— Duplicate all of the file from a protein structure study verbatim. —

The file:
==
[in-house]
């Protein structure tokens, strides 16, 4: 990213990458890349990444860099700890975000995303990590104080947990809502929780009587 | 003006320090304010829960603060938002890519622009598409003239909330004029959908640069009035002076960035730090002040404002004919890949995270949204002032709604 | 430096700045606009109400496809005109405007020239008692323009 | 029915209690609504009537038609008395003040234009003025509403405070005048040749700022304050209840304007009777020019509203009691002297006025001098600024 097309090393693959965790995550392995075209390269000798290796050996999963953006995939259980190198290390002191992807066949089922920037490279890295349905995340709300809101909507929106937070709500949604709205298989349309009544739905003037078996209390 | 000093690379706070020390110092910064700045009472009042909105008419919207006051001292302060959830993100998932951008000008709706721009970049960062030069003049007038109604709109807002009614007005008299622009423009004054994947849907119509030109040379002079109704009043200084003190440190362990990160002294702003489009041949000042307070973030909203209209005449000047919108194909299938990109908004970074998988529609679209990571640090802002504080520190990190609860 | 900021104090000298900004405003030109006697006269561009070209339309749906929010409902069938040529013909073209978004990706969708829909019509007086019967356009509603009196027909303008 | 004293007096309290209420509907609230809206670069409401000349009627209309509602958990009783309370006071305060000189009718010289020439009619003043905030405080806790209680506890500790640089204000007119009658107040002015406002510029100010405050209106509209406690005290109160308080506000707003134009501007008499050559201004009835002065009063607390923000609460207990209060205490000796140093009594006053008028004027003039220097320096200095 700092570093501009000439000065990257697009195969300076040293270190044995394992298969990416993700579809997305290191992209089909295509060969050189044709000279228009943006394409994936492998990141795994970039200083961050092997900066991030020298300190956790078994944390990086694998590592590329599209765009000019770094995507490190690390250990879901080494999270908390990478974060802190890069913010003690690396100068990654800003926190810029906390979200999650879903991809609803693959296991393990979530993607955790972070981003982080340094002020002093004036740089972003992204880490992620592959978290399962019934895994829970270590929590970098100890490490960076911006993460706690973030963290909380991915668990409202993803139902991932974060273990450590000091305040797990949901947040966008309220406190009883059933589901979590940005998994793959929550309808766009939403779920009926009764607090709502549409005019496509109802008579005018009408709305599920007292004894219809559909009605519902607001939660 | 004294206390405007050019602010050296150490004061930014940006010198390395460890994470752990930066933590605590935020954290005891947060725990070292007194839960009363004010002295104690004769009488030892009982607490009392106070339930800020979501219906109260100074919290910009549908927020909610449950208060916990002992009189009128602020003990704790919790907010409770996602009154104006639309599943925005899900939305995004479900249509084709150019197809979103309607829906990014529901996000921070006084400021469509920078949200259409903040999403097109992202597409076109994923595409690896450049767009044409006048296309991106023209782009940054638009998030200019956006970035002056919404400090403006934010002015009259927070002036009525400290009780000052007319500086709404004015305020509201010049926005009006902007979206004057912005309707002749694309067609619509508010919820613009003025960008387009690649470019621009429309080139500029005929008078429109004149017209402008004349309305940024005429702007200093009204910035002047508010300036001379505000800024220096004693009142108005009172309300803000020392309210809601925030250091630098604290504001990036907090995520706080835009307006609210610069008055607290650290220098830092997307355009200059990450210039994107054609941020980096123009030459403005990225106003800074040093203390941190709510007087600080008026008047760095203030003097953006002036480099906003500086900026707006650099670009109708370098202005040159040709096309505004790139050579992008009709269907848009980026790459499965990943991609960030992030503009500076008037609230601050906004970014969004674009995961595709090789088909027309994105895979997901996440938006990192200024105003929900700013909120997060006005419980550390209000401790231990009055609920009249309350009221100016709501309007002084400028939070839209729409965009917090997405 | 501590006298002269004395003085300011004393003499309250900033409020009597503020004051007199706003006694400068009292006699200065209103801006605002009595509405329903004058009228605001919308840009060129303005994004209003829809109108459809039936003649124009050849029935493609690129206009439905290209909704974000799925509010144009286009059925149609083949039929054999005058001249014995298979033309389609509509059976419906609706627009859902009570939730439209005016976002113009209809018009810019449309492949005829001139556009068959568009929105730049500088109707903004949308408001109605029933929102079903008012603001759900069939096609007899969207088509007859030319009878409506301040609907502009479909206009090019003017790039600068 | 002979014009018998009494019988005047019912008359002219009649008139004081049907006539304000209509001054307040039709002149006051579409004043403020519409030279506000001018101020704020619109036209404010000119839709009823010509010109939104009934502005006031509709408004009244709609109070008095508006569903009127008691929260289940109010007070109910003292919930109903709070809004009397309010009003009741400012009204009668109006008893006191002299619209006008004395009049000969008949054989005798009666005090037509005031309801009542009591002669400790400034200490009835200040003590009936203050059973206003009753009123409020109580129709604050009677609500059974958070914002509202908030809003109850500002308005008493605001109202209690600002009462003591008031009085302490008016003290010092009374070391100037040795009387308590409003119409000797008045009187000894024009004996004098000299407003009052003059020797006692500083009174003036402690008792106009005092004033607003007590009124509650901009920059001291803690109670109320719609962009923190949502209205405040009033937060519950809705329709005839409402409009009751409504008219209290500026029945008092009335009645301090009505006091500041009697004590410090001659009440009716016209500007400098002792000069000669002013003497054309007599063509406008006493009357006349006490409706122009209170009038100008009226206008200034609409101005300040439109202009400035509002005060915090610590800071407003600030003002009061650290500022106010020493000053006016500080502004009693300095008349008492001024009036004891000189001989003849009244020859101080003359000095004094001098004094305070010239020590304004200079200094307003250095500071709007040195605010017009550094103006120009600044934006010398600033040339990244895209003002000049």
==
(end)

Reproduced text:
[in-house]
């Protein structure tokens, strides 16, 4: 990213990458890349990444860099700890975000995303990590104080947990809502929780009587 | 003006320090304010829960603060938002890519622009598409003239909330004029959908640069009035002076960035730090002040404002004919890949995270949204002032709604 | 430096700045606009109400496809005109405007020239008692323009 | 029915209690609504009537038609008395003040234009003025509403405070005048040749700022304050209840304007009777020019509203009691002297006025001098600024 097309090393693959965790995550392995075209390269000798290796050996999963953006995939259980190198290390002191992807066949089922920037490279890295349905995340709300809101909507929106937070709500949604709205298989349309009544739905003037078996209390 | 000093690379706070020390110092910064700045009472009042909105008419919207006051001292302060959830993100998932951008000008709706721009970049960062030069003049007038109604709109807002009614007005008299622009423009004054994947849907119509030109040379002079109704009043200084003190440190362990990160002294702003489009041949000042307070973030909203209209005449000047919108194909299938990109908004970074998988529609679209990571640090802002504080520190990190609860 | 900021104090000298900004405003030109006697006269561009070209339309749906929010409902069938040529013909073209978004990706969708829909019509007086019967356009509603009196027909303008 | 004293007096309290209420509907609230809206670069409401000349009627209309509602958990009783309370006071305060000189009718010289020439009619003043905030405080806790209680506890500790640089204000007119009658107040002015406002510029100010405050209106509209406690005290109160308080506000707003134009501007008499050559201004009835002065009063607390923000609460207990209060205490000796140093009594006053008028004027003039220097320096200095 700092570093501009000439000065990257697009195969300076040293270190044995394992298969990416993700579809997305290191992209089909295509060969050189044709000279228009943006394409994936492998990141795994970039200083961050092997900066991030020298300190956790078994944390990086694998590592590329599209765009000019770094995507490190690390250990879901080494999270908390990478974060802190890069913010003690690396100068990654800003926190810029906390979200999650879903991809609803693959296991393990979530993607955790972070981003982080340094002020002093004036740089972003992204880490992620592959978290399962019934895994829970270590929590970098100890490490960076911006993460706690973030963290909380991915668990409202993803139902991932974060273990450590000091305040797990949901947040966008309220406190009883059933589901979590940005998994793959929550309808766009939403779920009926009764607090709502549409005019496509109802008579005018009408709305599920007292004894219809559909009605519902607001939660 | 004294206390405007050019602010050296150490004061930014940006010198390395460890994470752990930066933590605590935020954290005891947060725990070292007194839960009363004010002295104690004769009488030892009982607490009392106070339930800020979501219906109260100074919290910009549908927020909610449950208060916990002992009189009128602020003990704790919790907010409770996602009154104006639309599943925005899900939305995004479900249509084709150019197809979103309607829906990014529901996000921070006084400021469509920078949200259409903040999403097109992202597409076109994923595409690896450049767009044409006048296309991106023209782009940054638009998030200019956006970035002056919404400090403006934010002015009259927070002036009525400290009780000052007319500086709404004015305020509201010049926005009006902007979206004057912005309707002749694309067609619509508010919820613009003025960008387009690649470019621009429309080139500029005929008078429109004149017209402008004349309305940024005429702007200093009204910035002047508010300036001379505000800024220096004693009142108005009172309300803000020392309210809601925030250091630098604290504001990036907090995520706080835009307006609210610069008055607290650290220098830092997307355009200059990450210039994107054609941020980096123009030459403005990225106003800074040093203390941190709510007087600080008026008047760095203030003097953006002036480099906003500086900026707006650099670009109708370098202005040159040709096309505004790139050579992008009709269907848009980026790459499965990943991609960030992030503009500076008037609230601050906004970014969004674009995961595709090789088909027309994105895979997901996440938006990192200024105003929900700013909120997060006005419980550390209000401790231990009055609920009249309350009221100016709501309007002084400028939070839209729409965009917090997405 | 501590006298002269004395003085300011004393003499309250900033409020009597503020004051007199706003006694400068009292006699200065209103801006605002009595509405329903004058009228605001919308840009060129303005994004209003829809109108459809039936003649124009050849029935493609690129206009439905290209909704974000799925509010144009286009059925149609083949039929054999005058001249014995298979033309389609509509059976419906609706627009859902009570939730439209005016976002113009209809018009810019449309492949005829001139556009068959568009929105730049500088109707903004949308408001109605029933929102079903008012603001759900069939096609007899969207088509007859030319009878409506301040609907502009479909206009090019003017790039600068 | 002979014009018998009494019988005047019912008359002219009649008139004081049907006539304000209509001054307040039709002149006051579409004043403020519409030279506000001018101020704020619109036209404010000119839709009823010509010109939104009934502005006031509709408004009244709609109070008095508006569903009127008691929260289940109010007070109910003292919930109903709070809004009397309010009003009741400012009204009668109006008893006191002299619209006008004395009049000969008949054989005798009666005090037509005031309801009542009591002669400790400034200490009835200040003590009936203050059973206003009753009123409020109580129709604050009677609500059974958070914002509202908030809003109850500002308005008493605001109202209690600002009462003591008031009085302490008016003290010092009374070391100037040795009387308590409003119409000797008045009187000894024009004996004098000299407003009052003059020797006692500083009174003036402690008792106009005092004033607003007590009124509650901009920059001291803690109670109320719609962009923190949502209205405040009033937060519950809705329709005839409402409009009751409504008219209290500026029945008092009335009645301090009505006091500041009697004590410090001659009440009716016209500007400098002792000069000669002013003497054309007599063509406008006493009357006349006490409706122009209170009038100008009226206008200034609409101005300040439109202009400035509002005060915090610590800071407003600030003002009061650290500022106010020493000053006016500080502004009693300095008349008492001024009036004891000189001989003849009244020859101080003359000095004094001098004094305070010239020590304004200079200094307003250095500071709007040195605010017009550094103006120009600044934006010398600033040339990244895209003002000049």